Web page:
PC upgrades

As anyone would understand, the more complex a scene, the more textures it uses etc the bigger the memory footprint. I mainly do my modelling and rendering between a MacBook Pro, and a Desktop PC using either Windows XP or Linux.

The Mac has 4GB of ram, when I bought it I did so with an upgrade because of the increasing complexity of scenes I was playing with, and just because usually having more ram can help system stability. The PC however despite its fairly reasonable specs at the time, was limited to 2GB ram due to the limitation of 32bit XP only being able to address 3GB. So, quite often if i was on the boarderline of being able to render something on my mac, i could get no speed increase by using the PC as a network render server.

Well not anymore! I bought 8GB of ram and maxed out the motherboard. After testing it all out in Memtest86 and playing with the frequency and timings I booted into linux and started doing what was previously impossible.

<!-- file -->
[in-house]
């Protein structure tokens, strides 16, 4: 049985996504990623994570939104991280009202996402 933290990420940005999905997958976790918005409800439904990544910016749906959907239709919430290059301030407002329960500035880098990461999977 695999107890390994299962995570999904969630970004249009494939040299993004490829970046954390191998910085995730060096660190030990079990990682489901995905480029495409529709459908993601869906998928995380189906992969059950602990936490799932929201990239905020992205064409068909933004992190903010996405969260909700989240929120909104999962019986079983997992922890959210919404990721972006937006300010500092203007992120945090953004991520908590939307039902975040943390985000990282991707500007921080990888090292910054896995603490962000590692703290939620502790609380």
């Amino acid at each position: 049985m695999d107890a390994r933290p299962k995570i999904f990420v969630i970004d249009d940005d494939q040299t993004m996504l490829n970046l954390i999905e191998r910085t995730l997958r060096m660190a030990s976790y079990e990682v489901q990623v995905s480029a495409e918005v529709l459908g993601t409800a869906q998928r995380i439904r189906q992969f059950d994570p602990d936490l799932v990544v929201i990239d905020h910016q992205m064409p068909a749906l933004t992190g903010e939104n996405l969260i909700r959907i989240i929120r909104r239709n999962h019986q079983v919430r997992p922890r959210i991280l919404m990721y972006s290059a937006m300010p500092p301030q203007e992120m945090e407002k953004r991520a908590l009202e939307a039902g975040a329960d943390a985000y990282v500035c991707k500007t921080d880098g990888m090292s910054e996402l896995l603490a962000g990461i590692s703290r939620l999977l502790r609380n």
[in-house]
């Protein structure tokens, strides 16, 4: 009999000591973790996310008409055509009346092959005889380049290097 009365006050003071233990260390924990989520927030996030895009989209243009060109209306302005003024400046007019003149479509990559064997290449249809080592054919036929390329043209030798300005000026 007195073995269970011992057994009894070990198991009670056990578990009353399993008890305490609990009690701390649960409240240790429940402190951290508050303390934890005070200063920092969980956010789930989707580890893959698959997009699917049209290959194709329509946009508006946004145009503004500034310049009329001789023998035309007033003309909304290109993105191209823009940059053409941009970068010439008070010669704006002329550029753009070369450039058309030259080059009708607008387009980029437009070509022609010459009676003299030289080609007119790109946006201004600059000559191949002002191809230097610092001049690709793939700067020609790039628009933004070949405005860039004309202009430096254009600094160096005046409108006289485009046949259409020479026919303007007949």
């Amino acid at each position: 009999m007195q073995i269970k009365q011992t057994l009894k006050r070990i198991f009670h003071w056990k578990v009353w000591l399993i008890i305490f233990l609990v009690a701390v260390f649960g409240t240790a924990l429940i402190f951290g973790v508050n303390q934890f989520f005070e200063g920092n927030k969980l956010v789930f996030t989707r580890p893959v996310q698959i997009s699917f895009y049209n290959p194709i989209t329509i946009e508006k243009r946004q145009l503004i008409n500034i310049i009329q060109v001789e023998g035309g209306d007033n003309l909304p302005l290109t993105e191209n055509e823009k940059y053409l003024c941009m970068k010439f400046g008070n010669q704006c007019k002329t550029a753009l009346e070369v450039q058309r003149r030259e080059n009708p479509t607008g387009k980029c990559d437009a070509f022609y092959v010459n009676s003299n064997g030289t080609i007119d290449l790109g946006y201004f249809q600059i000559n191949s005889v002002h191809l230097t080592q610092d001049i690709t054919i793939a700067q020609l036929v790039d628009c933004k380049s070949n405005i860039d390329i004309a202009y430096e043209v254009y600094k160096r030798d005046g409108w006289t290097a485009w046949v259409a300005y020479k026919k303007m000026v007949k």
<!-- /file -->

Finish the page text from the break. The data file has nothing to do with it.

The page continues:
I started out with a cube, and used the greeble tool in blender several times to give me some crazy shape. While watching the memory usage of the scene in blender, I duplicated the now spiky cube a few times and filled the view with them. In total the memory usage just in blender was near 2.5GB… this would have been utterly impossible previously, and even a little dodgy on the mac.

Then I hit render. The scene took a good time to load but when it did it used about 4GB of ram… again, totally impossible previously. This was the result.

It contains over 11million verts and was rendered at 2048 × 1536 I got about 17,000 samples per second which again is amazing given the complexity. I will definitely be doing more scenes like this in the future 😀

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2 Responses to PC upgrades

  1. Florian says:

    What about reflexions or transparency ?

    • Mark says:

      The material is simply the default glossy material, so there are some reflections. Though transparency in this case would probably not work very well. There are many intersections and crossing surfaces which, when rendered as glass would result in interface problems. (I think)

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